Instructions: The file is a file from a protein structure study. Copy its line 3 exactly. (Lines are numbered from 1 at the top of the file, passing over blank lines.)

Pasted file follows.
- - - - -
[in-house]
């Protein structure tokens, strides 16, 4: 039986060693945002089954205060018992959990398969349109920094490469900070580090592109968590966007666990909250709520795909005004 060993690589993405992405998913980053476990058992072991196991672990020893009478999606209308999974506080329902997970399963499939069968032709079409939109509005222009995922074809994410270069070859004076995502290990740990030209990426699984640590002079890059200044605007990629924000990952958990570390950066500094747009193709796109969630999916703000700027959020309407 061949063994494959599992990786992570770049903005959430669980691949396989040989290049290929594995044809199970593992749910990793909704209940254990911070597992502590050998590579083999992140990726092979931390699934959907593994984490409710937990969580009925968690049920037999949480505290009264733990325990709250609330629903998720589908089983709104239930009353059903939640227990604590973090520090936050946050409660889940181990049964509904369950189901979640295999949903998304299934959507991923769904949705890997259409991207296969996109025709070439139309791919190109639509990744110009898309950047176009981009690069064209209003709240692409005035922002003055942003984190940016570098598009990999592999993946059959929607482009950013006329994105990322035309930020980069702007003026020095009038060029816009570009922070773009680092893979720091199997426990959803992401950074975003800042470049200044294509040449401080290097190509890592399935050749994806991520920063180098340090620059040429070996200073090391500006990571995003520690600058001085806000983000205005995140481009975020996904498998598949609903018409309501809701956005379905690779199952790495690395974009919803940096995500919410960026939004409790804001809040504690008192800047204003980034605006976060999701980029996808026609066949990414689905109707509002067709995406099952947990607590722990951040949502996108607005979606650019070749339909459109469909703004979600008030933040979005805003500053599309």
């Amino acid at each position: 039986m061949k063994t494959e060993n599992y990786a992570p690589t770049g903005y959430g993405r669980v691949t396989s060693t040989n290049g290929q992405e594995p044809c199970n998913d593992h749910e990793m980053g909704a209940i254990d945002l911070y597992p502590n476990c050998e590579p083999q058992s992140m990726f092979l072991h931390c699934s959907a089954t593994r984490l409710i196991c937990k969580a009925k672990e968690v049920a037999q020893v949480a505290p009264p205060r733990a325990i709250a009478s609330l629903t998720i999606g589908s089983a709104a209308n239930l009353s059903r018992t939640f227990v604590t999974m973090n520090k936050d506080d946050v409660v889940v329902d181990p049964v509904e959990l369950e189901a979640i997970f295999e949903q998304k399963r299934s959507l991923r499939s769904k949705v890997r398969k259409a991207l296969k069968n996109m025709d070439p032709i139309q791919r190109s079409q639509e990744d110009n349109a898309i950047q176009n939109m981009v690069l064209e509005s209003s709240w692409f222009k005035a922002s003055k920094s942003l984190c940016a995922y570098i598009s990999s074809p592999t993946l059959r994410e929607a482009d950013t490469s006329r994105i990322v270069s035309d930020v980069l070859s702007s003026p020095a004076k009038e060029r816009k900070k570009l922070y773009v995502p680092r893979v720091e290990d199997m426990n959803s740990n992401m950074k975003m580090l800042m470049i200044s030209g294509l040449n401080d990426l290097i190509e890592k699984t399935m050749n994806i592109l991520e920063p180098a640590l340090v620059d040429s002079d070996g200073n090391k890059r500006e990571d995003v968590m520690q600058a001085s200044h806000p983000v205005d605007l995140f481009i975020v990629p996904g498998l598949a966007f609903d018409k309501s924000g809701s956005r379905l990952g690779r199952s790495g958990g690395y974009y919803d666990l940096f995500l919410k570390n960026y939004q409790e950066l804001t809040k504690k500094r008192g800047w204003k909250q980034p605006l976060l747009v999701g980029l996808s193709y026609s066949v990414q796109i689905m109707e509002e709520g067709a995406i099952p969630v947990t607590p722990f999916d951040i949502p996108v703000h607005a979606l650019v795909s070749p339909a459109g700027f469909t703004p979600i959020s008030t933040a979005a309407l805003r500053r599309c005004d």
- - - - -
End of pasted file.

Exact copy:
């Amino acid at each position: 039986m061949k063994t494959e060993n599992y990786a992570p690589t770049g903005y959430g993405r669980v691949t396989s060693t040989n290049g290929q992405e594995p044809c199970n998913d593992h749910e990793m980053g909704a209940i254990d945002l911070y597992p502590n476990c050998e590579p083999q058992s992140m990726f092979l072991h931390c699934s959907a089954t593994r984490l409710i196991c937990k969580a009925k672990e968690v049920a037999q020893v949480a505290p009264p205060r733990a325990i709250a009478s609330l629903t998720i999606g589908s089983a709104a209308n239930l009353s059903r018992t939640f227990v604590t999974m973090n520090k936050d506080d946050v409660v889940v329902d181990p049964v509904e959990l369950e189901a979640i997970f295999e949903q998304k399963r299934s959507l991923r499939s769904k949705v890997r398969k259409a991207l296969k069968n996109m025709d070439p032709i139309q791919r190109s079409q639509e990744d110009n349109a898309i950047q176009n939109m981009v690069l064209e509005s209003s709240w692409f222009k005035a922002s003055k920094s942003l984190c940016a995922y570098i598009s990999s074809p592999t993946l059959r994410e929607a482009d950013t490469s006329r994105i990322v270069s035309d930020v980069l070859s702007s003026p020095a004076k009038e060029r816009k900070k570009l922070y773009v995502p680092r893979v720091e290990d199997m426990n959803s740990n992401m950074k975003m580090l800042m470049i200044s030209g294509l040449n401080d990426l290097i190509e890592k699984t399935m050749n994806i592109l991520e920063p180098a640590l340090v620059d040429s002079d070996g200073n090391k890059r500006e990571d995003v968590m520690q600058a001085s200044h806000p983000v205005d605007l995140f481009i975020v990629p996904g498998l598949a966007f609903d018409k309501s924000g809701s956005r379905l990952g690779r199952s790495g958990g690395y974009y919803d666990l940096f995500l919410k570390n960026y939004q409790e950066l804001t809040k504690k500094r008192g800047w204003k909250q980034p605006l976060l747009v999701g980029l996808s193709y026609s066949v990414q796109i689905m109707e509002e709520g067709a995406i099952p969630v947990t607590p722990f999916d951040i949502p996108v703000h607005a979606l650019v795909s070749p339909a459109g700027f469909t703004p979600i959020s008030t933040a979005a309407l805003r500053r599309c005004d």